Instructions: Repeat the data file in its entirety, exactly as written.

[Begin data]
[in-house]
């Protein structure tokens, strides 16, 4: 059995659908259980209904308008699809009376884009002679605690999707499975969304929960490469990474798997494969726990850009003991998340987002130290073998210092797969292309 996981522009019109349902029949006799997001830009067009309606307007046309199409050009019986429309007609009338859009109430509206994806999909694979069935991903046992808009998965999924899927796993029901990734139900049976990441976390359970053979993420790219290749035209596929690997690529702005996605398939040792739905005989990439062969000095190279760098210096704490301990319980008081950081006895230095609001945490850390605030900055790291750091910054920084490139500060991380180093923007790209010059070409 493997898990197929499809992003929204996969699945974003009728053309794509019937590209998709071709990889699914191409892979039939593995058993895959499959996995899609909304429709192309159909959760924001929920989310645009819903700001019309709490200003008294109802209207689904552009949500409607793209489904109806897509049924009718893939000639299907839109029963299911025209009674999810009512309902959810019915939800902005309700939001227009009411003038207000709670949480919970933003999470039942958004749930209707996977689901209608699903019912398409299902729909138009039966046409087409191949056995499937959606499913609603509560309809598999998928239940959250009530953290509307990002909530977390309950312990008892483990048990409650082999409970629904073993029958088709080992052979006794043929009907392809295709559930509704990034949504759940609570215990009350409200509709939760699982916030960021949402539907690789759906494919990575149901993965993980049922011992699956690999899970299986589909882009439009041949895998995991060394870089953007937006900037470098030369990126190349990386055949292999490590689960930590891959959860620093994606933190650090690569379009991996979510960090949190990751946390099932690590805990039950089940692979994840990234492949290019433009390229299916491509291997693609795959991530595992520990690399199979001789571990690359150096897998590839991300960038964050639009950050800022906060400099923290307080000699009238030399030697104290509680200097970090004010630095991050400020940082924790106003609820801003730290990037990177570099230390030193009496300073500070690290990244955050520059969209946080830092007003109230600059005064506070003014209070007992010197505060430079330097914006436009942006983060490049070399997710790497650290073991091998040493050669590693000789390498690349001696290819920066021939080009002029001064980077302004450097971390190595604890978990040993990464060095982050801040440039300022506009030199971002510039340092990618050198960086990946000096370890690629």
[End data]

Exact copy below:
[in-house]
């Protein structure tokens, strides 16, 4: 059995659908259980209904308008699809009376884009002679605690999707499975969304929960490469990474798997494969726990850009003991998340987002130290073998210092797969292309 996981522009019109349902029949006799997001830009067009309606307007046309199409050009019986429309007609009338859009109430509206994806999909694979069935991903046992808009998965999924899927796993029901990734139900049976990441976390359970053979993420790219290749035209596929690997690529702005996605398939040792739905005989990439062969000095190279760098210096704490301990319980008081950081006895230095609001945490850390605030900055790291750091910054920084490139500060991380180093923007790209010059070409 493997898990197929499809992003929204996969699945974003009728053309794509019937590209998709071709990889699914191409892979039939593995058993895959499959996995899609909304429709192309159909959760924001929920989310645009819903700001019309709490200003008294109802209207689904552009949500409607793209489904109806897509049924009718893939000639299907839109029963299911025209009674999810009512309902959810019915939800902005309700939001227009009411003038207000709670949480919970933003999470039942958004749930209707996977689901209608699903019912398409299902729909138009039966046409087409191949056995499937959606499913609603509560309809598999998928239940959250009530953290509307990002909530977390309950312990008892483990048990409650082999409970629904073993029958088709080992052979006794043929009907392809295709559930509704990034949504759940609570215990009350409200509709939760699982916030960021949402539907690789759906494919990575149901993965993980049922011992699956690999899970299986589909882009439009041949895998995991060394870089953007937006900037470098030369990126190349990386055949292999490590689960930590891959959860620093994606933190650090690569379009991996979510960090949190990751946390099932690590805990039950089940692979994840990234492949290019433009390229299916491509291997693609795959991530595992520990690399199979001789571990690359150096897998590839991300960038964050639009950050800022906060400099923290307080000699009238030399030697104290509680200097970090004010630095991050400020940082924790106003609820801003730290990037990177570099230390030193009496300073500070690290990244955050520059969209946080830092007003109230600059005064506070003014209070007992010197505060430079330097914006436009942006983060490049070399997710790497650290073991091998040493050669590693000789390498690349001696290819920066021939080009002029001064980077302004450097971390190595604890978990040993990464060095982050801040440039300022506009030199971002510039340092990618050198960086990946000096370890690629």